Clean and Competitive: Opportunities for U.S. Manufacturing Leadership in the Global Low-Carbon Economy



Peter Fox-Penner, David M. Hart, Henry Kelly, Ryan C. Murphy, Kurt Roth, Andre Sharon, Colin Cunliff | Information Technology & Innovation Foundation

Majorities of Democrats and Republicans—in Washington, DC, and around the country—agree on the goal of rebuilding the nation’s manufacturing sector. This sector has historically been a key job creator, with spillovers rippling across broad regions of the country and helping to lift many workers without a college education into the middle class. A strong manufacturing base creates a more resilient and equitable economy, accelerates innovation, strengthens international competitiveness, and improves national security.

At the same time, a growing majority of Americans (along with the vast majority of scientists) are alarmed or concerned about climate change and perceive it to be an important priority for the federal government, although public opinion is less unified on this issue than on manufacturing. If the world is to meet the targets set by the Paris Agreement, the United States, along with other major world economies, will have to reduce its greenhouse gas (GHG) emissions dramatically over the next three decades. The quest for net-zero emissions will touch every sector of the global economy.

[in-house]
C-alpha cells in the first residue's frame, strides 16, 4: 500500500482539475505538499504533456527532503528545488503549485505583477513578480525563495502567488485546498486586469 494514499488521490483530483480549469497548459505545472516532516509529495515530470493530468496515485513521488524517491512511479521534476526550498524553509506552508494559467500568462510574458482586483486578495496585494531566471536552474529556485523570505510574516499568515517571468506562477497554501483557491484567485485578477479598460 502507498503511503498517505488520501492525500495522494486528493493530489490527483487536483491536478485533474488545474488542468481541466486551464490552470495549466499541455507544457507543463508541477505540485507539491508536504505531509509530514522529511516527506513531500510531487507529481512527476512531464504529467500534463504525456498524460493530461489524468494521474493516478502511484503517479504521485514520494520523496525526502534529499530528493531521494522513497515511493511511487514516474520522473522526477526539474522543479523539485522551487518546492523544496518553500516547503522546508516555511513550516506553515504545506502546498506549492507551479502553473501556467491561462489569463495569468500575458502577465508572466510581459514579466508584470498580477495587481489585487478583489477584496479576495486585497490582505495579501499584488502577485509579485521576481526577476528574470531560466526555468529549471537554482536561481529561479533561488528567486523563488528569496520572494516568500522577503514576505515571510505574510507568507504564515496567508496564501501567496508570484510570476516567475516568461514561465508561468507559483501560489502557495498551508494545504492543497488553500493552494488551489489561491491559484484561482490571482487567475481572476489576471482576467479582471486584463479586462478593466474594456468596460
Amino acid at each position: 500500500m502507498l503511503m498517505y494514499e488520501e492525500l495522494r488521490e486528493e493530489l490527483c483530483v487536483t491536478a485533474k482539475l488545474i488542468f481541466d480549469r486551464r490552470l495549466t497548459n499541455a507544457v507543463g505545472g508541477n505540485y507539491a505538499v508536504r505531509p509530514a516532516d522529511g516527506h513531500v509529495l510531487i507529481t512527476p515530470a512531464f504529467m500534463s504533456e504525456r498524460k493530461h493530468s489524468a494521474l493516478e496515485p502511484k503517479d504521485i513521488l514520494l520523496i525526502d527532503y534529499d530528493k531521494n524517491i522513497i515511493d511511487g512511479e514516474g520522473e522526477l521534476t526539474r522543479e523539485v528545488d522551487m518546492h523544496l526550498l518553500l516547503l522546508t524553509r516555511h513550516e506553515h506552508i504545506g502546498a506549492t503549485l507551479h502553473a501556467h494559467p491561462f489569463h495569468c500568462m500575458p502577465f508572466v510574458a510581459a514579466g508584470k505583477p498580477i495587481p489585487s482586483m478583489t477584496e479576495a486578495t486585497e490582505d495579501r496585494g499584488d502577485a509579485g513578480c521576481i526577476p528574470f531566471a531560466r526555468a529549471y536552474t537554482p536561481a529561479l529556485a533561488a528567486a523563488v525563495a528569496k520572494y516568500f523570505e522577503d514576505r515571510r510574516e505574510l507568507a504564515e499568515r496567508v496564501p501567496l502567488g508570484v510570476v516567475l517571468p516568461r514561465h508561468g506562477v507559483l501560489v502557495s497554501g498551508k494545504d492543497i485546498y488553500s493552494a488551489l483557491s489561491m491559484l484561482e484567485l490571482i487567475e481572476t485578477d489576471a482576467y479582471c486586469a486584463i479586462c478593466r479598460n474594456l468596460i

Until very recently, these two national challenges have been treated largely within their own policy silos. Policies that sought to address the decline in U.S. manufacturing were not motivated by or centered on the need to transition to a net-zero economy. Climate policies focused primarily on the electricity system, even though that sector accounts for only about 25 percent of total U.S. emissions, and devoted little energy to addressing manufacturing, which may soon become the largest emissions sector.


To read the full report from the Information Technology & Innovation Foundation, please click here.